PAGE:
With America going to the polls in one of the most divisive presidential elections in recent memory, the uncertainty surrounding a possible Trump administration has some in London’s financial community casting their minds back to early summer.
Rob Boardman, the European chief executive of the agency broker ITG, said: “If there was an unexpected Trump win then I think you might see volatility and volume of the same order that we had in Brexit.”
That bout of volatility saw new trading records set in Europe. The region’s largest stock exchange operator, Bats Europe, handled a record €29.3 billion of trades on June 24, while Mark Pumfrey, the head of Liquidnet in Emea, told FN at the time that the buyside-focused dark pool operator had seen “by far” it biggest day for trading.
Hartwig Kos, co-head of multi-asset and a portfolio manager at Syz Asset Management, said that, like Brexit, markets are not prepared for Trump and did not rule out falls in the equity markets of as much as 20%. Kos said: “You had Brexit and no-one was believing Brexit could ever happen, you had a sell-off for two days and markets went up again, it is difficult to say but you will definitely get a shock in the first instance.”
An equity capital markets banker added: “If Trump wins everyone from debt to equity thinks the market will be in chaos with an initial post-Brexit like sell-off. “
For exchanges and agency brokers like ITG, which make money by sitting in between buyers and sellers of securities, the trading that such volatility brings is good for business. For others in the City, including investment bankers working in the capital markets and advising on M&A deals, the possibility of it spreading into Europe’s markets is less welcome.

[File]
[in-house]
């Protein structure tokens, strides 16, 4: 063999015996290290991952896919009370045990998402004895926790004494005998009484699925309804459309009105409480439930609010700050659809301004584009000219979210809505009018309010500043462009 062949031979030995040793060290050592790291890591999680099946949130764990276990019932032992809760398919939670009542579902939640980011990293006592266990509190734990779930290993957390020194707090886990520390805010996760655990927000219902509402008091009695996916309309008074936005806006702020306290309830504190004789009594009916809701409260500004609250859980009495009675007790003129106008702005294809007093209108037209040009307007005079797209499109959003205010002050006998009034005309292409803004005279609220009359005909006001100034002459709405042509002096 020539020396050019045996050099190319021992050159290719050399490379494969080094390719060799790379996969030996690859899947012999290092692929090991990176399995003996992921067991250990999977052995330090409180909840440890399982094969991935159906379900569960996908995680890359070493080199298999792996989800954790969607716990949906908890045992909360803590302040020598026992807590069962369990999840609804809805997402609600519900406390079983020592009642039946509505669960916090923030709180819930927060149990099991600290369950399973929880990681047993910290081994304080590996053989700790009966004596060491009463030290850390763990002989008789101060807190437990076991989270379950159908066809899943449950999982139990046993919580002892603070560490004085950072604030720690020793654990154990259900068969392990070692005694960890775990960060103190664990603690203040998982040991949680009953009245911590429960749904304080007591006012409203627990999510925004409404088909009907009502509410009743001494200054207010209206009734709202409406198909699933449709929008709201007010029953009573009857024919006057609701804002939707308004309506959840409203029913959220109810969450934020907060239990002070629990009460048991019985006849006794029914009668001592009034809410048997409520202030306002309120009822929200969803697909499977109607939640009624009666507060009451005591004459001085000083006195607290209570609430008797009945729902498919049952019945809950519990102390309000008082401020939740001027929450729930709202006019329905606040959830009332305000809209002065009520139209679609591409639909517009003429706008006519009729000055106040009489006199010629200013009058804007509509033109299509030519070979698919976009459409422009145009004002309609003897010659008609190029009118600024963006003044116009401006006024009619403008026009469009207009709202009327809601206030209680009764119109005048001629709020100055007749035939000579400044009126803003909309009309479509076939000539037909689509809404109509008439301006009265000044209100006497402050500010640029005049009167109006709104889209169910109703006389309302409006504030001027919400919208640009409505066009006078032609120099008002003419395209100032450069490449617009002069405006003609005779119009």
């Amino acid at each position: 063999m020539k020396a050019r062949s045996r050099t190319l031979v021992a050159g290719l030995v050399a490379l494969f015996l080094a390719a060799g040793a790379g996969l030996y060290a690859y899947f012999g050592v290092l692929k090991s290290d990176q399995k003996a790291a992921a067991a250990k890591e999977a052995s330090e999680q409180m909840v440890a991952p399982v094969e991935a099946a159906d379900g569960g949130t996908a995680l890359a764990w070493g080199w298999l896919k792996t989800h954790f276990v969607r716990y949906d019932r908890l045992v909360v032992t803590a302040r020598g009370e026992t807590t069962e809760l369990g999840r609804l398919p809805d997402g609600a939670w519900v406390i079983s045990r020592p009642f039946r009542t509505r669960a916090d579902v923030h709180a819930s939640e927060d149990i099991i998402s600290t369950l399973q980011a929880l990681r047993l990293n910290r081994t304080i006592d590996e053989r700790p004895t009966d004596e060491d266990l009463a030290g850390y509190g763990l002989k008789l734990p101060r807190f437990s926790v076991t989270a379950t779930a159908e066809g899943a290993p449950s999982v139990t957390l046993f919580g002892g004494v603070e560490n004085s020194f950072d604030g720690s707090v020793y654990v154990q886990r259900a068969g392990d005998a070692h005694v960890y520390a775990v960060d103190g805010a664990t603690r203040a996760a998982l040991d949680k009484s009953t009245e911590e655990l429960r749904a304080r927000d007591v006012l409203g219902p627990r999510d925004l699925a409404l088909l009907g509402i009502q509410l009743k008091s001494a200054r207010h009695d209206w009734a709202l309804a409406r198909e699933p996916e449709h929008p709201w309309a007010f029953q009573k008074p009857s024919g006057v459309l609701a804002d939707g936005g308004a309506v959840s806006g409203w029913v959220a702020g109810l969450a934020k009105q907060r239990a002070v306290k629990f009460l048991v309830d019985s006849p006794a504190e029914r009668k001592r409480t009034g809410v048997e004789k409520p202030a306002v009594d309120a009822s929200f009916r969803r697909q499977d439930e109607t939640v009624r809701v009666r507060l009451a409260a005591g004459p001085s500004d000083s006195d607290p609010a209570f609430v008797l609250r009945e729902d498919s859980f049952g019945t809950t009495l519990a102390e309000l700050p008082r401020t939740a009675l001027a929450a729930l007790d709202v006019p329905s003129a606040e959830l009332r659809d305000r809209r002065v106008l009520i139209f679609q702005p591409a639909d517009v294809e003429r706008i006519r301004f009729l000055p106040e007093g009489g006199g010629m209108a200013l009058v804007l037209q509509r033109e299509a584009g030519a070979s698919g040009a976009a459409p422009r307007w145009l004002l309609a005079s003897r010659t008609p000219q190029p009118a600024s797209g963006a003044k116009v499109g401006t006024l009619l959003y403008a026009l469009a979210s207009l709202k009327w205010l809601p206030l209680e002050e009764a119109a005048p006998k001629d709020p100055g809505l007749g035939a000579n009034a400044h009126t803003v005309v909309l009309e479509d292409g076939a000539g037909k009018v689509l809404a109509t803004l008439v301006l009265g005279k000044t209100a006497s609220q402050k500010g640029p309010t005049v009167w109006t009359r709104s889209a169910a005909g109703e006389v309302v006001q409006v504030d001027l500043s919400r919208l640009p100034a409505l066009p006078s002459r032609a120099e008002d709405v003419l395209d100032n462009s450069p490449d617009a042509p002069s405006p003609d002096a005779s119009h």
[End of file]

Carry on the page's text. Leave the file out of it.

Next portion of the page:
European ECM activity flat-lined in the aftermath of the Brexit vote and, despite signs of a pick-up in the late summer, remains down by around a third in value terms compared with a year ago, according to Dealogic.
Leading equity capital markets bankers are wary of what a fresh bout of uncertainty over economic policy would mean for markets on both sides of the pond. The head of UK ECM at one large investment bank said: “I think the key point is around the markets’ desire for clarity and certainty. Markets have a better handle on life under Clinton versus Trump.”
The point was echoed by Boardman, who said: “Markets, companies and economists have a much greater sense of what Hillary stands for and I think she’s likely to be more predictable. That aids companies making investment decisions, it aids investors making investment decisions as well.”
Another senior ECM banker said people “will be perturbed by the fact the wild man is in the White House”. He added: “He’s pro-business and low taxation, so if he was normal you’d think he’d be good.”
While the equity markets remain subdued, big-ticket M&A is booming – the last week of October being among the busiest on record. But senior bankers speaking to FN were unanimous in their predictions of what a Trump presidency would mean for dealmaking.
The head of European M&A at one large bank said simply: “Hillary positive. Trump negative.”
A senior financing banker added: “It feels an anti-globalisation, introverted Trump would be bad for cross-border M&A, while Clinton would be more of the same and bring comfort to the markets. Donald Trump is an unknown, like Brexit, and that as we know has been bad.”